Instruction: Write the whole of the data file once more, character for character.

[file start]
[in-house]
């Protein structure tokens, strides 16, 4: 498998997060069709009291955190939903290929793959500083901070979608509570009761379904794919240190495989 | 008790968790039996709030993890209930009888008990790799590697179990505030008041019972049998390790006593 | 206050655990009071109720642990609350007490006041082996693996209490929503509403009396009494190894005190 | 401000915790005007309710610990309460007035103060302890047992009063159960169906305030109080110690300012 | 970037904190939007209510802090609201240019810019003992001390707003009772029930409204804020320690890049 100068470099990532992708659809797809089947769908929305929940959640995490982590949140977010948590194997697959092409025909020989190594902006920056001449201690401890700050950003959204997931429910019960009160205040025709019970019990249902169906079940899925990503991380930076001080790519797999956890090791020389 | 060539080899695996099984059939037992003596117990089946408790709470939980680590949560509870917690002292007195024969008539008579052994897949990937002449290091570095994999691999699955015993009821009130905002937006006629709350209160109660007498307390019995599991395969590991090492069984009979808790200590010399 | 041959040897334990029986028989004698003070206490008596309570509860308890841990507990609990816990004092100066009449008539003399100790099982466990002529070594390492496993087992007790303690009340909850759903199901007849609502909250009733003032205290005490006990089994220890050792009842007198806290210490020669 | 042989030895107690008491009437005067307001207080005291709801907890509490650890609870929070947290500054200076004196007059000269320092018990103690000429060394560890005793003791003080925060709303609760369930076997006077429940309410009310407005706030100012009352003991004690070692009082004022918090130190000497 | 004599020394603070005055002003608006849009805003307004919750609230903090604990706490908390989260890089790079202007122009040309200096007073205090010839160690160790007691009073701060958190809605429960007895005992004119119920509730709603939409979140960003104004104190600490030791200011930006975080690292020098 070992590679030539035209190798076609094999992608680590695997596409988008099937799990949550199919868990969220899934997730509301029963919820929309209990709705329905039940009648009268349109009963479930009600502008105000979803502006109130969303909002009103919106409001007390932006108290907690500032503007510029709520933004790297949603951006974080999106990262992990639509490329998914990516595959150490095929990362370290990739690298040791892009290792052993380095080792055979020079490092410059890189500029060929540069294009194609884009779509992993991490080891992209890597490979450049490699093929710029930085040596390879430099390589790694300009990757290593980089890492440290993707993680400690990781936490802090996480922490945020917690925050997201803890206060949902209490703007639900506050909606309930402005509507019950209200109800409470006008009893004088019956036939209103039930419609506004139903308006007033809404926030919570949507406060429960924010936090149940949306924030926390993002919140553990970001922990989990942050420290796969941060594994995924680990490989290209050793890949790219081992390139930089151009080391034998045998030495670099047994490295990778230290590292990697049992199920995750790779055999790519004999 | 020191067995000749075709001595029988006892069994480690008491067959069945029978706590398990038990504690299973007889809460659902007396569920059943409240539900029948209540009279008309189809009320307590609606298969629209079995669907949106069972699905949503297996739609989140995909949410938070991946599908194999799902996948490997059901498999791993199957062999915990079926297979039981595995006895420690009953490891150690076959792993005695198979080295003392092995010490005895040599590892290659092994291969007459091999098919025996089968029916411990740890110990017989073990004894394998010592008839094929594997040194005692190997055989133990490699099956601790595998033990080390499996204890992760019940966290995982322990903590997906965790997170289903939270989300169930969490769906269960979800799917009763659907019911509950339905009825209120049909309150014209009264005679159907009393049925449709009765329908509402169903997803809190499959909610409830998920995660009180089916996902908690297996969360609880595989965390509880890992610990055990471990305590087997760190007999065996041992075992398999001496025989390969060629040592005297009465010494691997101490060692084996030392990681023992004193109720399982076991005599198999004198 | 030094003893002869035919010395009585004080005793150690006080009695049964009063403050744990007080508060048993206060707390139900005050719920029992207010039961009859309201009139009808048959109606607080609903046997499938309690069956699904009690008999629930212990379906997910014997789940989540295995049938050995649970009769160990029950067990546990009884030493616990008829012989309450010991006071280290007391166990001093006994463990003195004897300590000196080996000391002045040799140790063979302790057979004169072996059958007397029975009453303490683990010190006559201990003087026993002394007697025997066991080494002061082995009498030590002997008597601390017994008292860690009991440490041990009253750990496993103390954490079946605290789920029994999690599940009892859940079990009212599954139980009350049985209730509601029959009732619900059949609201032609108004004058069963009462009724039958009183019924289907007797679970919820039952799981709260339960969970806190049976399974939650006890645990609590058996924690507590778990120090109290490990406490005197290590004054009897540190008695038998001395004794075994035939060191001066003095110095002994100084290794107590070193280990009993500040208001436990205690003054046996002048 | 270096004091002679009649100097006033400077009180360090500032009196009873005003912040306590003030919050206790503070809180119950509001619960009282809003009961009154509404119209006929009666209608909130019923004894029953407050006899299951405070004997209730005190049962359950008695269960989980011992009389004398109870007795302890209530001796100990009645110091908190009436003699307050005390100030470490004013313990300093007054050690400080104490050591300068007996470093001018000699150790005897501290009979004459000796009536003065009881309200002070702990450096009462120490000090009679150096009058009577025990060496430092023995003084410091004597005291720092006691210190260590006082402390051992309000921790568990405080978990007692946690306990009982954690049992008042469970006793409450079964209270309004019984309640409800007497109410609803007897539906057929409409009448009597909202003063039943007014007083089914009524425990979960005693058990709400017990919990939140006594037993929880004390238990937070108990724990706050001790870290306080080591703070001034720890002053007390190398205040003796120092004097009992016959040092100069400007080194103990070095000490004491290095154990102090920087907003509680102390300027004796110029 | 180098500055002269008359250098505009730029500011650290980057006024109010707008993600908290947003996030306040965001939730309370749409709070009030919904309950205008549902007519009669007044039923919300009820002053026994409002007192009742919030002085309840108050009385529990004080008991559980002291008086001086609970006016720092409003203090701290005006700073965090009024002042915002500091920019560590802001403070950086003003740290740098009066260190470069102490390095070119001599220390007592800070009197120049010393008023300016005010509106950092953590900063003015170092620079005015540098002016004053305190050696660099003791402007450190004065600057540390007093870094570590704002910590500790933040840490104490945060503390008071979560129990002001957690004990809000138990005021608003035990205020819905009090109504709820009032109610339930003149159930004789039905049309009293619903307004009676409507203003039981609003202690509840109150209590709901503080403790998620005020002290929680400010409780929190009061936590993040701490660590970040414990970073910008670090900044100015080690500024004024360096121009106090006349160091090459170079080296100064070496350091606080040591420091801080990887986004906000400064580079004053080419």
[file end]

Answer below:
[in-house]
């Protein structure tokens, strides 16, 4: 498998997060069709009291955190939903290929793959500083901070979608509570009761379904794919240190495989 | 008790968790039996709030993890209930009888008990790799590697179990505030008041019972049998390790006593 | 206050655990009071109720642990609350007490006041082996693996209490929503509403009396009494190894005190 | 401000915790005007309710610990309460007035103060302890047992009063159960169906305030109080110690300012 | 970037904190939007209510802090609201240019810019003992001390707003009772029930409204804020320690890049 100068470099990532992708659809797809089947769908929305929940959640995490982590949140977010948590194997697959092409025909020989190594902006920056001449201690401890700050950003959204997931429910019960009160205040025709019970019990249902169906079940899925990503991380930076001080790519797999956890090791020389 | 060539080899695996099984059939037992003596117990089946408790709470939980680590949560509870917690002292007195024969008539008579052994897949990937002449290091570095994999691999699955015993009821009130905002937006006629709350209160109660007498307390019995599991395969590991090492069984009979808790200590010399 | 041959040897334990029986028989004698003070206490008596309570509860308890841990507990609990816990004092100066009449008539003399100790099982466990002529070594390492496993087992007790303690009340909850759903199901007849609502909250009733003032205290005490006990089994220890050792009842007198806290210490020669 | 042989030895107690008491009437005067307001207080005291709801907890509490650890609870929070947290500054200076004196007059000269320092018990103690000429060394560890005793003791003080925060709303609760369930076997006077429940309410009310407005706030100012009352003991004690070692009082004022918090130190000497 | 004599020394603070005055002003608006849009805003307004919750609230903090604990706490908390989260890089790079202007122009040309200096007073205090010839160690160790007691009073701060958190809605429960007895005992004119119920509730709603939409979140960003104004104190600490030791200011930006975080690292020098 070992590679030539035209190798076609094999992608680590695997596409988008099937799990949550199919868990969220899934997730509301029963919820929309209990709705329905039940009648009268349109009963479930009600502008105000979803502006109130969303909002009103919106409001007390932006108290907690500032503007510029709520933004790297949603951006974080999106990262992990639509490329998914990516595959150490095929990362370290990739690298040791892009290792052993380095080792055979020079490092410059890189500029060929540069294009194609884009779509992993991490080891992209890597490979450049490699093929710029930085040596390879430099390589790694300009990757290593980089890492440290993707993680400690990781936490802090996480922490945020917690925050997201803890206060949902209490703007639900506050909606309930402005509507019950209200109800409470006008009893004088019956036939209103039930419609506004139903308006007033809404926030919570949507406060429960924010936090149940949306924030926390993002919140553990970001922990989990942050420290796969941060594994995924680990490989290209050793890949790219081992390139930089151009080391034998045998030495670099047994490295990778230290590292990697049992199920995750790779055999790519004999 | 020191067995000749075709001595029988006892069994480690008491067959069945029978706590398990038990504690299973007889809460659902007396569920059943409240539900029948209540009279008309189809009320307590609606298969629209079995669907949106069972699905949503297996739609989140995909949410938070991946599908194999799902996948490997059901498999791993199957062999915990079926297979039981595995006895420690009953490891150690076959792993005695198979080295003392092995010490005895040599590892290659092994291969007459091999098919025996089968029916411990740890110990017989073990004894394998010592008839094929594997040194005692190997055989133990490699099956601790595998033990080390499996204890992760019940966290995982322990903590997906965790997170289903939270989300169930969490769906269960979800799917009763659907019911509950339905009825209120049909309150014209009264005679159907009393049925449709009765329908509402169903997803809190499959909610409830998920995660009180089916996902908690297996969360609880595989965390509880890992610990055990471990305590087997760190007999065996041992075992398999001496025989390969060629040592005297009465010494691997101490060692084996030392990681023992004193109720399982076991005599198999004198 | 030094003893002869035919010395009585004080005793150690006080009695049964009063403050744990007080508060048993206060707390139900005050719920029992207010039961009859309201009139009808048959109606607080609903046997499938309690069956699904009690008999629930212990379906997910014997789940989540295995049938050995649970009769160990029950067990546990009884030493616990008829012989309450010991006071280290007391166990001093006994463990003195004897300590000196080996000391002045040799140790063979302790057979004169072996059958007397029975009453303490683990010190006559201990003087026993002394007697025997066991080494002061082995009498030590002997008597601390017994008292860690009991440490041990009253750990496993103390954490079946605290789920029994999690599940009892859940079990009212599954139980009350049985209730509601029959009732619900059949609201032609108004004058069963009462009724039958009183019924289907007797679970919820039952799981709260339960969970806190049976399974939650006890645990609590058996924690507590778990120090109290490990406490005197290590004054009897540190008695038998001395004794075994035939060191001066003095110095002994100084290794107590070193280990009993500040208001436990205690003054046996002048 | 270096004091002679009649100097006033400077009180360090500032009196009873005003912040306590003030919050206790503070809180119950509001619960009282809003009961009154509404119209006929009666209608909130019923004894029953407050006899299951405070004997209730005190049962359950008695269960989980011992009389004398109870007795302890209530001796100990009645110091908190009436003699307050005390100030470490004013313990300093007054050690400080104490050591300068007996470093001018000699150790005897501290009979004459000796009536003065009881309200002070702990450096009462120490000090009679150096009058009577025990060496430092023995003084410091004597005291720092006691210190260590006082402390051992309000921790568990405080978990007692946690306990009982954690049992008042469970006793409450079964209270309004019984309640409800007497109410609803007897539906057929409409009448009597909202003063039943007014007083089914009524425990979960005693058990709400017990919990939140006594037993929880004390238990937070108990724990706050001790870290306080080591703070001034720890002053007390190398205040003796120092004097009992016959040092100069400007080194103990070095000490004491290095154990102090920087907003509680102390300027004796110029 | 180098500055002269008359250098505009730029500011650290980057006024109010707008993600908290947003996030306040965001939730309370749409709070009030919904309950205008549902007519009669007044039923919300009820002053026994409002007192009742919030002085309840108050009385529990004080008991559980002291008086001086609970006016720092409003203090701290005006700073965090009024002042915002500091920019560590802001403070950086003003740290740098009066260190470069102490390095070119001599220390007592800070009197120049010393008023300016005010509106950092953590900063003015170092620079005015540098002016004053305190050696660099003791402007450190004065600057540390007093870094570590704002910590500790933040840490104490945060503390008071979560129990002001957690004990809000138990005021608003035990205020819905009090109504709820009032109610339930003149159930004789039905049309009293619903307004009676409507203003039981609003202690509840109150209590709901503080403790998620005020002290929680400010409780929190009061936590993040701490660590970040414990970073910008670090900044100015080690500024004024360096121009106090006349160091090459170079080296100064070496350091606080040591420091801080990887986004906000400064580079004053080419």